• Vibratance, a 1998 album that spends most of its runtime as a quiet, intimidating Drone album that eventually transitions into Merz's familiar noise.
    • Merzzow, a relatively quiet and startlingly musical album released in 2002 in tribute to various Avant-Garde Music musicians.
    • Merzbuddha, another relatively quiet and meditative album with heavy influences from Ambient and Dub music released in 2005.
    • Hyakki Echo, a 2017 album that is a straightforward callback to the days of Merzbow being a Free Improvisation duo.
    • Hermerzaphrodites from 2019 is one half a standard junky harsh noise album, one half a free-improv piano piece with noise overlaying it.
  • Older Than They Look: That photo of him is pretty recent. He's in his late sixties.
  • Postmodernism: He's influenced by Dadaism, Psychedelic Rock and early Industrial artists.
  • Scare Chord: Most of his work contains copious amounts of these, for a certain definition of "chord".
  • Scary Musician, Harmless Music: One of the biggest inversions of this trope in music: he appears like a typical nerd, with long hair, glasses and a skinny physique. He even looks fairly young for his age. But his musical output is literally the auditory equivalent of Mind Rape.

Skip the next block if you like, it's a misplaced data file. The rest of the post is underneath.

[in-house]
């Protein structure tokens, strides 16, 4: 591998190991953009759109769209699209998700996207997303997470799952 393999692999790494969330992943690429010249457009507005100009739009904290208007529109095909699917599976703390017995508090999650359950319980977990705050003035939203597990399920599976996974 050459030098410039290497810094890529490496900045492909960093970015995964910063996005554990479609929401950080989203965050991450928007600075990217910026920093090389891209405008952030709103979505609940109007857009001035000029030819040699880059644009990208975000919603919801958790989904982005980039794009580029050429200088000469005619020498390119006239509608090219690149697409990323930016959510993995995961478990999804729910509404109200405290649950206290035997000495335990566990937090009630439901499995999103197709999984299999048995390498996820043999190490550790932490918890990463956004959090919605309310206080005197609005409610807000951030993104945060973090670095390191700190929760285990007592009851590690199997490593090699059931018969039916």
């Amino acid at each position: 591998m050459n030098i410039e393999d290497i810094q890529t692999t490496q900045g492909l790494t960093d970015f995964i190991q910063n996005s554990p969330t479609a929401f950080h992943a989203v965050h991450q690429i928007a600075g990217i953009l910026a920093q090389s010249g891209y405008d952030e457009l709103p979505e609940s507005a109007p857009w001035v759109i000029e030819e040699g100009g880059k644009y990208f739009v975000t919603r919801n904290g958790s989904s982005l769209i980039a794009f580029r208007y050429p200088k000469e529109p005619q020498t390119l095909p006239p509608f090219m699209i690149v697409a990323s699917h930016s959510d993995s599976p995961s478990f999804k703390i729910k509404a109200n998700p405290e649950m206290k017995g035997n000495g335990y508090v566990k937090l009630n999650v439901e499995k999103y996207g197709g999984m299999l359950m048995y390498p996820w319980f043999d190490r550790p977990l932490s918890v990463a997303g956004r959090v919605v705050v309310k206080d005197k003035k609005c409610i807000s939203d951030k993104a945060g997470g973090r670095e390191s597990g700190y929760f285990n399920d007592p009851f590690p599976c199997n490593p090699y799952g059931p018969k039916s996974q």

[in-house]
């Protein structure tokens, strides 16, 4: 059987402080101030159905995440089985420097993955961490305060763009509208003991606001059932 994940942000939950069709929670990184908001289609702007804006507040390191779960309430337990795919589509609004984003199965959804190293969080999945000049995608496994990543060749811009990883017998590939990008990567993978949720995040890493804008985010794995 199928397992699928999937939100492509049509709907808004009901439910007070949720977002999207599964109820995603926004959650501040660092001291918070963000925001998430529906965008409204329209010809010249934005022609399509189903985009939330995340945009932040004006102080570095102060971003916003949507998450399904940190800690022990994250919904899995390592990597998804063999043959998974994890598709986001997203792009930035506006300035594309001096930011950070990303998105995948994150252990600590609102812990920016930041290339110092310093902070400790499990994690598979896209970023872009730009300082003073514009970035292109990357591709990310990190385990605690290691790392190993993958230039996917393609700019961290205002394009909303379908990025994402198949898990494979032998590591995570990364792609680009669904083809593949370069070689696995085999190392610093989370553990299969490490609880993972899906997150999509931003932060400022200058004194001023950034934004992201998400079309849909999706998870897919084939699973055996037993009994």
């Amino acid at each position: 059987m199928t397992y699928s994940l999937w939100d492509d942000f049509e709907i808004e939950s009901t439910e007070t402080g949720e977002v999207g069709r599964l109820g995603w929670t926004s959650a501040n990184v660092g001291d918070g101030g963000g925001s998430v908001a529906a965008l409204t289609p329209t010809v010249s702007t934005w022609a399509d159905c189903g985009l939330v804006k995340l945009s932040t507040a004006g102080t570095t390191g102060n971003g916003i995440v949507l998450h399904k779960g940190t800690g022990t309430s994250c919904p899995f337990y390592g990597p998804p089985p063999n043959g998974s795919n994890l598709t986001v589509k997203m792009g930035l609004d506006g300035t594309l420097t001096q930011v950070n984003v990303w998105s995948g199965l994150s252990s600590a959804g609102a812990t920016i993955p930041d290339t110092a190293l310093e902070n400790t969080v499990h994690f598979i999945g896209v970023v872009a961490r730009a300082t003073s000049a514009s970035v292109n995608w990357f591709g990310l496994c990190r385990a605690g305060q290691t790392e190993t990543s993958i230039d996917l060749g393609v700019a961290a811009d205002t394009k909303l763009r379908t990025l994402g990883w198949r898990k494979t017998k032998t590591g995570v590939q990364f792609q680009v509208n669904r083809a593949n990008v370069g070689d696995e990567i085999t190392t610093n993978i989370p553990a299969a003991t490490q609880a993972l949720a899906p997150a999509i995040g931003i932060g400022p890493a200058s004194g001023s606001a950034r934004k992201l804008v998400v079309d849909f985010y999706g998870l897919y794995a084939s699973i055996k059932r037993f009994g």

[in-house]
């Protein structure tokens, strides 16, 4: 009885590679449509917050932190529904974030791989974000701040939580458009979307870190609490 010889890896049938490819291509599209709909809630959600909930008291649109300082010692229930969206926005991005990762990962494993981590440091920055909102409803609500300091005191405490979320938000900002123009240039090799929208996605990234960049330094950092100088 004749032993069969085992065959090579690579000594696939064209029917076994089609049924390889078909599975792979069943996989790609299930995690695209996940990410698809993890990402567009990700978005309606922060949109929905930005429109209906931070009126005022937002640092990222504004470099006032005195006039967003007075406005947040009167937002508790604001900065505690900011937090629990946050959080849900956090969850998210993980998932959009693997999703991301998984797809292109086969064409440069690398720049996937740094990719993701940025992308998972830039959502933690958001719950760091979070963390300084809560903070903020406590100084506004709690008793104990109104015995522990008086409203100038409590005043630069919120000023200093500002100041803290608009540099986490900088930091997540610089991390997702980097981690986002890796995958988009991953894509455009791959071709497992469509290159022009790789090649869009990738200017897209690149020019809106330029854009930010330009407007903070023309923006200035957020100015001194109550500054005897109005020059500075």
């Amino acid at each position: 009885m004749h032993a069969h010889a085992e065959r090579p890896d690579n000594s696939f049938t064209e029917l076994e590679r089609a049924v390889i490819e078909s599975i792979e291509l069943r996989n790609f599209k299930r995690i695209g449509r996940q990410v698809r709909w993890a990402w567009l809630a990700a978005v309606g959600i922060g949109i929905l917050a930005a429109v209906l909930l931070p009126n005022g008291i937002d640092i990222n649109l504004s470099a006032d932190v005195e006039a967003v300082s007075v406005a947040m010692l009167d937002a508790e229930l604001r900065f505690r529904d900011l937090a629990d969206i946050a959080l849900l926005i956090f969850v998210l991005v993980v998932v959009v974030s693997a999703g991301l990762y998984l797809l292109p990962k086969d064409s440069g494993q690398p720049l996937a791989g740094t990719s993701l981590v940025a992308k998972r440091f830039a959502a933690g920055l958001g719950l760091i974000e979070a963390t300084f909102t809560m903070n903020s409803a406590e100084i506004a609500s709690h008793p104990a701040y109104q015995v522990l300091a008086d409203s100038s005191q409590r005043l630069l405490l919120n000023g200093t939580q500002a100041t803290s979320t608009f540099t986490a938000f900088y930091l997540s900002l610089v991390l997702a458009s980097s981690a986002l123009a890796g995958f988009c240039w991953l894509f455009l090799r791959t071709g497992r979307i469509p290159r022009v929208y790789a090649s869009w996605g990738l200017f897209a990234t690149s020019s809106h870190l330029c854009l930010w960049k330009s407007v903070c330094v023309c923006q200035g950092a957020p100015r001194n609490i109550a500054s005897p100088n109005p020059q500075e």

• Sensory Abuse: One of the masters. If your ears aren't bleeding by the end, it ain't a Merzbow album.
  • Siamese Twin Songs: On some of his releases, as much as they can even be considered "songs". Pulse Demon is basically a solid wall of noise with track divisions inserted more or less arbitrarily. There are a couple of cases where you can clearly hear significant stylistic shifts between the tracks, but you'd have to be paying close attention for some of the others.
  • Signature Style: Very loud, chattering electronics, time-signature torture, loads and loads of Sensory Abuse, and harsh, disorienting atmospherics.
  • Something Blues: The track title "Ultra Marine Blues", though it doesn't sound anything like any blues you're familiar with.
  • The Something Song: "Elephant Song" from Merzzow.
  • Supergroup: Was in a band with Masonna and Zev Asher, dubbed Flying Testicle.
  • Surprisingly Gentle Song: His occasional forays into ambient music could count as this.
  • Stylistic Suck: He has actual musical talent. Yes, really, he can make traditional music if he so desires; it only happens that he makes mind-fucking Harsh Noise because that's what he is most known for.
  • Textless Album Cover: Done fairly often, again most famously on Pulse Demon.